We should use the balance sheet if we have at least two years of data, as well as dividend information, share buybacks, and equity issuances. This is because you can effectively figure out the changes in cash flow and net income by comparing this year’s balance sheet with the previous year’s balance sheet.
The change in cash can be calculated as this year’s cash balance less last year’s cash balance.
If we know the depreciation and amortization rate (e.g. straight-line for 10 years), we can take this year’s PP&E and subtract last year’s PP&E, then add the depreciation and amortization expense to arrive at a capex number.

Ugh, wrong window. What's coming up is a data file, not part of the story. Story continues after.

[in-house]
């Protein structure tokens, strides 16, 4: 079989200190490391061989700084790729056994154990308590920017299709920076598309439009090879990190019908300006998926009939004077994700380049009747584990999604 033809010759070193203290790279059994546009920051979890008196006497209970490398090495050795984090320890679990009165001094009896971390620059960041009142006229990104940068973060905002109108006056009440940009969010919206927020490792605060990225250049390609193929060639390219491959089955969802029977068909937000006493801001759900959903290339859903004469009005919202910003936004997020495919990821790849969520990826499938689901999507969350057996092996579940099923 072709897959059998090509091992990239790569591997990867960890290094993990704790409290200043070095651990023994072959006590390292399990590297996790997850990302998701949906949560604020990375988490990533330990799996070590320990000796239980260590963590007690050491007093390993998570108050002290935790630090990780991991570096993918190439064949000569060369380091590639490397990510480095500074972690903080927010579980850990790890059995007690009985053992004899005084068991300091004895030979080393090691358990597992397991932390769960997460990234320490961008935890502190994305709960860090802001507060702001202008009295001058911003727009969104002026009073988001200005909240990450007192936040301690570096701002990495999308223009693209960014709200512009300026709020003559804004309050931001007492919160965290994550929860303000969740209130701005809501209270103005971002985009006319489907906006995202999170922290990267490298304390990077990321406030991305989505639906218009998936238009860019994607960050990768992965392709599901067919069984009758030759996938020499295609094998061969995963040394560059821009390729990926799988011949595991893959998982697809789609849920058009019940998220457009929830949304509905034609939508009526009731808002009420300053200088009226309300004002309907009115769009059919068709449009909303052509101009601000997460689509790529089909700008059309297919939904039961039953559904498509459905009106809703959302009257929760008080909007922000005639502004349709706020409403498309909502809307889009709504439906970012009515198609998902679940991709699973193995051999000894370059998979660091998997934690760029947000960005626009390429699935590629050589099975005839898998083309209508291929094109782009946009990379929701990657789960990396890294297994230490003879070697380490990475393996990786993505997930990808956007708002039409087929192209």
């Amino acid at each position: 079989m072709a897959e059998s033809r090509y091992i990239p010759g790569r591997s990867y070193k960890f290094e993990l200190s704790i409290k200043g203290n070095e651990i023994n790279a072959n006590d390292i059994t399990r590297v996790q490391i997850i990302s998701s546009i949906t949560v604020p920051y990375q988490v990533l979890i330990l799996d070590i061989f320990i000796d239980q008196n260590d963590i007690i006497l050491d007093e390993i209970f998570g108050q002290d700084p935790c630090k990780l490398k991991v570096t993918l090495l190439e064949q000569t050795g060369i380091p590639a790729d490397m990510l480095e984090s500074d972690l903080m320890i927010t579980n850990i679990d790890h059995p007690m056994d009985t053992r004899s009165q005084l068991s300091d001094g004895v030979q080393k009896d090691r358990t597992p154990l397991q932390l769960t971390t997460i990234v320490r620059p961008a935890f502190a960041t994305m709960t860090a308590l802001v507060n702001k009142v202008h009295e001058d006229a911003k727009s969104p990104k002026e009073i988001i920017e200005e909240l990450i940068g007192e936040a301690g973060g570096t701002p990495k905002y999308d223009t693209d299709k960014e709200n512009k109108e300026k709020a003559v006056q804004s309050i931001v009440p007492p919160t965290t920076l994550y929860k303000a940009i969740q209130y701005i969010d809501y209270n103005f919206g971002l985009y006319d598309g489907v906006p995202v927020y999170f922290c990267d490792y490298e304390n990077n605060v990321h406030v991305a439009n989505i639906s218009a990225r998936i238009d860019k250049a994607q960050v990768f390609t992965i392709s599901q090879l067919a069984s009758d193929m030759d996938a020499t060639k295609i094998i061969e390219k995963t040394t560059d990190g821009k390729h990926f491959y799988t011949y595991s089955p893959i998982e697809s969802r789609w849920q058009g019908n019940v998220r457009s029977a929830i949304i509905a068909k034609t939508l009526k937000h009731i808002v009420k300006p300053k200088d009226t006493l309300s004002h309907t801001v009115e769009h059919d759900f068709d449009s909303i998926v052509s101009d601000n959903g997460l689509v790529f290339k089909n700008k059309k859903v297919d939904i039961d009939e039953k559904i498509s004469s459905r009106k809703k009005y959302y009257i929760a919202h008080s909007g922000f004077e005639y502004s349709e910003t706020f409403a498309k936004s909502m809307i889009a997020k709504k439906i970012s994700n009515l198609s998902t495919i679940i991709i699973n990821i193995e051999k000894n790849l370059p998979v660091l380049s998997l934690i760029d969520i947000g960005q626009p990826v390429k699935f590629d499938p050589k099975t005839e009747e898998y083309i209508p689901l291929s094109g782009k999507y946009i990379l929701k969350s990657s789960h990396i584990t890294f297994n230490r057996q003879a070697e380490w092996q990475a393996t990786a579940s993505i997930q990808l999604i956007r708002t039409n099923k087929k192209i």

If we look at the changes in debt from one year to another, we can calculate the cash flows from new borrowings (debt goes up, cash inflow) or debt repayments (debt goes down, cash outflow).
Finally, we can find net income by taking this year’s shareholder’s equity less last year’s shareholder’s equity. Keep in mind that we can only do so because the question states we are given information on dividends (decreases shareholder’s equity), share buybacks (decreases shareholder’s equity), and equity issuances (increase shareholder’s equity). After backing out for these items, we can calculate net income by subtracting this year’s shareholder’s equity with last year’s shareholder’s equity. So current year’s net income = current year’s shareholder’s equity + dividends + sharebuybacks – equity issuances – last year’s shareholder’s equity.